Skip to content

Professors at HWS say students have already been violating COVID protocols, putting campus at risk

Classes haven’t even started yet but concerns over reopening Hobart and William Smith Colleges for this upcoming academic school year are spurring-up as current students are returning back to campus.

On Saturday, a pair of professors aired their grievances online by sending a campus wide email to students, faculty, and staff titled “A Plea to the HWS Community for Reopening.”

In that email, Associate Professor of Anthropology Jason Rodriguez and Associate Professor of Sociology Kendra Freeman addressed the Colleges’ new addendum ahead of next week’s official start to the new school year on Monday, August 24th.


“A residential liberal arts education centers on the experiences we have together – the learning and living we can do when we share space. But, the stakes here are high this semester. There are grave potential consequences that hinge upon how we behave in the coming weeks, for members of the HWS community and residents of the broader Finger Lakes area. Our health is on the line, jobs are on the line, and perhaps even the long-term viability of the colleges is on the line,” the duo wrote in an email.

Professors Rodriguez and Freeman alleged students have already been violating the new addendum, claiming that members of their campus community are not wearing masks or facial coverings while out in public and participating in social gatherings, which have been banned.

“However, over the past week there have already been numerous, publicly visible violations of the policies outlined in the Community Standards Addendum – members of the community in buildings without face coverings, members of the community engaging in social gatherings without social distancing or face coverings, and so forth. Students have already been formally reprimanded and also suspended,” they later continued.

The Campus Opening Community Standards Addendum had been crafted and distributed among students on July 28th.


But even before students arrived, they had already agreed to the terms of the addendum.

“By electronically signing this document or by matriculating at the Colleges this fall, you acknowledge that you have read this document and the materials referenced herein, that you understand the risks posed by COVID-19, and that you agree to comply with our Community Standards, of which this addendum is a part,” the addendum stipulates.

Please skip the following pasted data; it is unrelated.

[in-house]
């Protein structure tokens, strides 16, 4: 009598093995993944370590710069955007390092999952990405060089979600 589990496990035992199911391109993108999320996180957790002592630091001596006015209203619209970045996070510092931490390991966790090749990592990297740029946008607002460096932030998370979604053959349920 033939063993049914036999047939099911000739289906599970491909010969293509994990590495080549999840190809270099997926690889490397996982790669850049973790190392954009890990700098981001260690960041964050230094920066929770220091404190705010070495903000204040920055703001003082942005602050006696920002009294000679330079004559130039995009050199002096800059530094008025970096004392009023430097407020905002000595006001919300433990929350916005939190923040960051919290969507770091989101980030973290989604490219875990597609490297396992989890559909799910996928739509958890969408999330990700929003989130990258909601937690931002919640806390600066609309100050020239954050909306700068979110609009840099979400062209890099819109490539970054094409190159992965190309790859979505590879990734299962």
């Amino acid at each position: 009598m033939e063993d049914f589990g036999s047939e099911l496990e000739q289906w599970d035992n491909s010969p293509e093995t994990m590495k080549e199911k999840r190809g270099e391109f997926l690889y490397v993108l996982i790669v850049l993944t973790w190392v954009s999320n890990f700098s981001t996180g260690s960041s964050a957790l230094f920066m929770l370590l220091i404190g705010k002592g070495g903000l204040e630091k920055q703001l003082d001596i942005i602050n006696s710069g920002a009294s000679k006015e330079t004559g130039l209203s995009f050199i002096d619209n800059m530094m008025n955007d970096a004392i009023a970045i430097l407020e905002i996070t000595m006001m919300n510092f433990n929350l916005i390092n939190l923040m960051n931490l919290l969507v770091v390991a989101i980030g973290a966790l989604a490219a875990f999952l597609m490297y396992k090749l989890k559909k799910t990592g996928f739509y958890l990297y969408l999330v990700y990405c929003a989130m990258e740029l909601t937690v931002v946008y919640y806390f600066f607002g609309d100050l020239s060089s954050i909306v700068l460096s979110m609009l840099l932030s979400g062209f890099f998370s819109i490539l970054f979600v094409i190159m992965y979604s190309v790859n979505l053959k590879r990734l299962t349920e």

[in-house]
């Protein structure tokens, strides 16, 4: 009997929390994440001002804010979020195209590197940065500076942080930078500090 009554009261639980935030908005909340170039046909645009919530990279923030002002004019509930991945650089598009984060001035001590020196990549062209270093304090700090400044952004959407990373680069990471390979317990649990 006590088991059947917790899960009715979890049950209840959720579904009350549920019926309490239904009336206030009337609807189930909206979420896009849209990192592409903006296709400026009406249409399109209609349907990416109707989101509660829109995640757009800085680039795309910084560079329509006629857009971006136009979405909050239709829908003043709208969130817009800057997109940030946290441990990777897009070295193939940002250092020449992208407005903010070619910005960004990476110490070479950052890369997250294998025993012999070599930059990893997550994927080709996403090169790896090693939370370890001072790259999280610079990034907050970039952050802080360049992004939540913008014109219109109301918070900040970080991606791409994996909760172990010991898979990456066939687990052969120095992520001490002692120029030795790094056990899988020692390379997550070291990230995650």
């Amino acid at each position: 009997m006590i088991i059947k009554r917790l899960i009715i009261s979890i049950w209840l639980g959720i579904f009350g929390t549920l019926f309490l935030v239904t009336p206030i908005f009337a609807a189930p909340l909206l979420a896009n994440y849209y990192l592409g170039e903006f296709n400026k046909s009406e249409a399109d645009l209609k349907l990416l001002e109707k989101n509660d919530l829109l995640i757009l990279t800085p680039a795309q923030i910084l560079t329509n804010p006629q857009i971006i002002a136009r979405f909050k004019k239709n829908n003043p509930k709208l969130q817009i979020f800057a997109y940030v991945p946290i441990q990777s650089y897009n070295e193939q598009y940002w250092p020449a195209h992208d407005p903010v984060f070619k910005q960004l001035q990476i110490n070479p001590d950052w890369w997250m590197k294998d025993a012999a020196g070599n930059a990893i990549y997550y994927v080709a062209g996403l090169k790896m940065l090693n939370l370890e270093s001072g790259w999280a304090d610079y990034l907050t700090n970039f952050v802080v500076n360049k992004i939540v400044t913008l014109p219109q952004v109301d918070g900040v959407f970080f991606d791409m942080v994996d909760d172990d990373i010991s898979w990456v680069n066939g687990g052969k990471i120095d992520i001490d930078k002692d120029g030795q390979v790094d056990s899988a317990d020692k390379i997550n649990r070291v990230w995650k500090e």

Current students started moving-in on August 8th and with more than 700 students already on-campus, some whom already settled in and have been seen sunbathing by the Bozzuto Boathouse and even partying along the theme houses and fraternities on South Main Street, as captured on social media platforms like Snapchat and Instagram.

But some even witnessed these acts unfold in real-time and in-person, according to eyewitnesses in the area.

Some Ward 1 residents have even noticed students already partying around South Main Street and along the route to Seneca Lake and reported those assertions to FingerLakes1.com.

However, all social gatherings are supposed to be cancelled, according to the Colleges’ COVID-19 reopening plans for this fall semester.


Under the “Egregious Violations” section of the addendum, egregious or intentional violations of COVID-19 related policies include “hosting a gathering or party in a residence or in the area” and “not following directives regarding quarantining or isolating when required to do so.”

In response to violating any of these rules, the Colleges intend to enforce disciplinary actions that may range from issuing a written warning to placing a student on social probation, separating a student from the residential community or even requiring a student’s forced withdrawal from the campus in the form of a suspension.

Rodriguez and Freeman even mentioned in their email that some students were already suspended before the start of the new school year.

But even a Geneva City Councilor recently learned a valuable lesson from one of his own children who’s currently in college as well.

“You can’t tell a college student what to do,” Ward 1 City Councilor Tom Burrall exclusively told FingerLakes1.com.

Burrall recalled a previous conversation about the challenges behind accepting realistic expectations for how students will act when certain behavior is restricted – and in this case, partying.

Regardless of whether social gatherings are occurring on-campus or downtown at the local bars, students are “just going to find another way to socialize,” according to Burrall.


“This is the dice that you roll when you have your students come back,” he added.

Recognizing that the Colleges are posed to reopen in a safe manner, Burrall remains excited that students are in-fact returning who “bring back a level of vibrancy to our community” while becoming residents once again when arriving back to Geneva.

Last Friday, Burrall even recalled walking along South Main Street where he crossed paths with eight to ten students from the Colleges, all of whom were wearing masks.